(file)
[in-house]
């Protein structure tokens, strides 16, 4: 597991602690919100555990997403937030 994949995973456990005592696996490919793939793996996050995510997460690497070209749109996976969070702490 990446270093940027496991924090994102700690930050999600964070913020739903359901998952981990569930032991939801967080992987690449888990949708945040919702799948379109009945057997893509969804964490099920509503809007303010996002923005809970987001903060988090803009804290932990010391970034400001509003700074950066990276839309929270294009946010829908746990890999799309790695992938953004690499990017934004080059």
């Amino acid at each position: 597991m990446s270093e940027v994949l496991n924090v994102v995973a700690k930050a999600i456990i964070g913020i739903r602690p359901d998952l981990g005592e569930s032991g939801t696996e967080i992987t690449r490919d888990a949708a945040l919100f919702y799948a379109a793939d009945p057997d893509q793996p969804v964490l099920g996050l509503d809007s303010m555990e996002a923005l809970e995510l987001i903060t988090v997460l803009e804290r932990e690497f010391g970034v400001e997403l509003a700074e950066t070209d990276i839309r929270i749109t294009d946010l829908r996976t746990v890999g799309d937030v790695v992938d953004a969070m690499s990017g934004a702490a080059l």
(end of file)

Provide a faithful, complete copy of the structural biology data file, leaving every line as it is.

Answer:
[in-house]
């Protein structure tokens, strides 16, 4: 597991602690919100555990997403937030 994949995973456990005592696996490919793939793996996050995510997460690497070209749109996976969070702490 990446270093940027496991924090994102700690930050999600964070913020739903359901998952981990569930032991939801967080992987690449888990949708945040919702799948379109009945057997893509969804964490099920509503809007303010996002923005809970987001903060988090803009804290932990010391970034400001509003700074950066990276839309929270294009946010829908746990890999799309790695992938953004690499990017934004080059």
């Amino acid at each position: 597991m990446s270093e940027v994949l496991n924090v994102v995973a700690k930050a999600i456990i964070g913020i739903r602690p359901d998952l981990g005592e569930s032991g939801t696996e967080i992987t690449r490919d888990a949708a945040l919100f919702y799948a379109a793939d009945p057997d893509q793996p969804v964490l099920g996050l509503d809007s303010m555990e996002a923005l809970e995510l987001i903060t988090v997460l803009e804290r932990e690497f010391g970034v400001e997403l509003a700074e950066t070209d990276i839309r929270i749109t294009d946010l829908r996976t746990v890999g799309d937030v790695v992938d953004a969070m690499s990017g934004a702490a080059l």